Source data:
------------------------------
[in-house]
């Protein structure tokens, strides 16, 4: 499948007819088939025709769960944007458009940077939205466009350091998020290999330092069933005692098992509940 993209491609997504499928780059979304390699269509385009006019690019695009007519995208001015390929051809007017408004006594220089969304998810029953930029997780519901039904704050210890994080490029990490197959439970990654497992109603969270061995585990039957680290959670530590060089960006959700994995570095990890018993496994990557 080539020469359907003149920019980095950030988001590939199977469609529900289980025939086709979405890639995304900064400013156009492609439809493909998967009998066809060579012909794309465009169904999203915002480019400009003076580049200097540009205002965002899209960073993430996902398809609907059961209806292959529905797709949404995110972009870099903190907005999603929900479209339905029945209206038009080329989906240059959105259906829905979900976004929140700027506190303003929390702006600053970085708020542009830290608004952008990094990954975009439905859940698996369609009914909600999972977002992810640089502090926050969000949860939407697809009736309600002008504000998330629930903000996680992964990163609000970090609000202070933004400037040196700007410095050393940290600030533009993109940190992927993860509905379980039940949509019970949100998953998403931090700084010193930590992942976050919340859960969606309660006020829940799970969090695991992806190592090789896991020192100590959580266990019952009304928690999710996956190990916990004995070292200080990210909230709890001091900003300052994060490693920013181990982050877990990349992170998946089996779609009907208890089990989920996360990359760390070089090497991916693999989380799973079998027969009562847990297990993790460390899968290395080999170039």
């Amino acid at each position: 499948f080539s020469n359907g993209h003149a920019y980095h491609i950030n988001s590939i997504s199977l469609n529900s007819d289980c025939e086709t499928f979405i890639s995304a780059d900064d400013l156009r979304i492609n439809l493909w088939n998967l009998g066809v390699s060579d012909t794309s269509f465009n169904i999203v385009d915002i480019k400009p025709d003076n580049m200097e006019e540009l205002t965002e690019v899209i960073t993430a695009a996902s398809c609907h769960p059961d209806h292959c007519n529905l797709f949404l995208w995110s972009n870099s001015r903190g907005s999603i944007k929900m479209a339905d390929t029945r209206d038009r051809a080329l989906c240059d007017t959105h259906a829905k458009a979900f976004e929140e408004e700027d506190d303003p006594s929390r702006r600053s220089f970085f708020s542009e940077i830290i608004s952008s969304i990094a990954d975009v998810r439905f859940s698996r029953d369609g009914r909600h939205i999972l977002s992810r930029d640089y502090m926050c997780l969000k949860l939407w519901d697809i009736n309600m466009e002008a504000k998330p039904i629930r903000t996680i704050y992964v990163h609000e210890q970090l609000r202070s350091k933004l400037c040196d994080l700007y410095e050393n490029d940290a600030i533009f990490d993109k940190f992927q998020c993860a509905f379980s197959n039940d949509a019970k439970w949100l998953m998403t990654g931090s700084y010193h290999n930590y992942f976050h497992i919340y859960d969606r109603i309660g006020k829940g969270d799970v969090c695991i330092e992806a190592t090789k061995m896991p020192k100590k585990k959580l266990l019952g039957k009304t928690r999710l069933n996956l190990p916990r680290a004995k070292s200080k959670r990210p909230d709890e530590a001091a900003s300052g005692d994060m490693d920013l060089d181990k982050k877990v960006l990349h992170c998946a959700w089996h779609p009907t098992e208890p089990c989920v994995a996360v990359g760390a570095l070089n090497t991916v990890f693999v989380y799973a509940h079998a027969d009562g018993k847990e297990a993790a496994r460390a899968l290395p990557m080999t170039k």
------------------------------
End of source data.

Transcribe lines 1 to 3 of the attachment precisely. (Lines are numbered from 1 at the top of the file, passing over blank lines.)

[in-house]
């Protein structure tokens, strides 16, 4: 499948007819088939025709769960944007458009940077939205466009350091998020290999330092069933005692098992509940 993209491609997504499928780059979304390699269509385009006019690019695009007519995208001015390929051809007017408004006594220089969304998810029953930029997780519901039904704050210890994080490029990490197959439970990654497992109603969270061995585990039957680290959670530590060089960006959700994995570095990890018993496994990557 080539020469359907003149920019980095950030988001590939199977469609529900289980025939086709979405890639995304900064400013156009492609439809493909998967009998066809060579012909794309465009169904999203915002480019400009003076580049200097540009205002965002899209960073993430996902398809609907059961209806292959529905797709949404995110972009870099903190907005999603929900479209339905029945209206038009080329989906240059959105259906829905979900976004929140700027506190303003929390702006600053970085708020542009830290608004952008990094990954975009439905859940698996369609009914909600999972977002992810640089502090926050969000949860939407697809009736309600002008504000998330629930903000996680992964990163609000970090609000202070933004400037040196700007410095050393940290600030533009993109940190992927993860509905379980039940949509019970949100998953998403931090700084010193930590992942976050919340859960969606309660006020829940799970969090695991992806190592090789896991020192100590959580266990019952009304928690999710996956190990916990004995070292200080990210909230709890001091900003300052994060490693920013181990982050877990990349992170998946089996779609009907208890089990989920996360990359760390070089090497991916693999989380799973079998027969009562847990297990993790460390899968290395080999170039």
């Amino acid at each position: 499948f080539s020469n359907g993209h003149a920019y980095h491609i950030n988001s590939i997504s199977l469609n529900s007819d289980c025939e086709t499928f979405i890639s995304a780059d900064d400013l156009r979304i492609n439809l493909w088939n998967l009998g066809v390699s060579d012909t794309s269509f465009n169904i999203v385009d915002i480019k400009p025709d003076n580049m200097e006019e540009l205002t965002e690019v899209i960073t993430a695009a996902s398809c609907h769960p059961d209806h292959c007519n529905l797709f949404l995208w995110s972009n870099s001015r903190g907005s999603i944007k929900m479209a339905d390929t029945r209206d038009r051809a080329l989906c240059d007017t959105h259906a829905k458009a979900f976004e929140e408004e700027d506190d303003p006594s929390r702006r600053s220089f970085f708020s542009e940077i830290i608004s952008s969304i990094a990954d975009v998810r439905f859940s698996r029953d369609g009914r909600h939205i999972l977002s992810r930029d640089y502090m926050c997780l969000k949860l939407w519901d697809i009736n309600m466009e002008a504000k998330p039904i629930r903000t996680i704050y992964v990163h609000e210890q970090l609000r202070s350091k933004l400037c040196d994080l700007y410095e050393n490029d940290a600030i533009f990490d993109k940190f992927q998020c993860a509905f379980s197959n039940d949509a019970k439970w949100l998953m998403t990654g931090s700084y010193h290999n930590y992942f976050h497992i919340y859960d969606r109603i309660g006020k829940g969270d799970v969090c695991i330092e992806a190592t090789k061995m896991p020192k100590k585990k959580l266990l019952g039957k009304t928690r999710l069933n996956l190990p916990r680290a004995k070292s200080k959670r990210p909230d709890e530590a001091a900003s300052g005692d994060m490693d920013l060089d181990k982050k877990v960006l990349h992170c998946a959700w089996h779609p009907t098992e208890p089990c989920v994995a996360v990359g760390a570095l070089n090497t991916v990890f693999v989380y799973a509940h079998a027969d009562g018993k847990e297990a993790a496994r460390a899968l290395p990557m080999t170039k």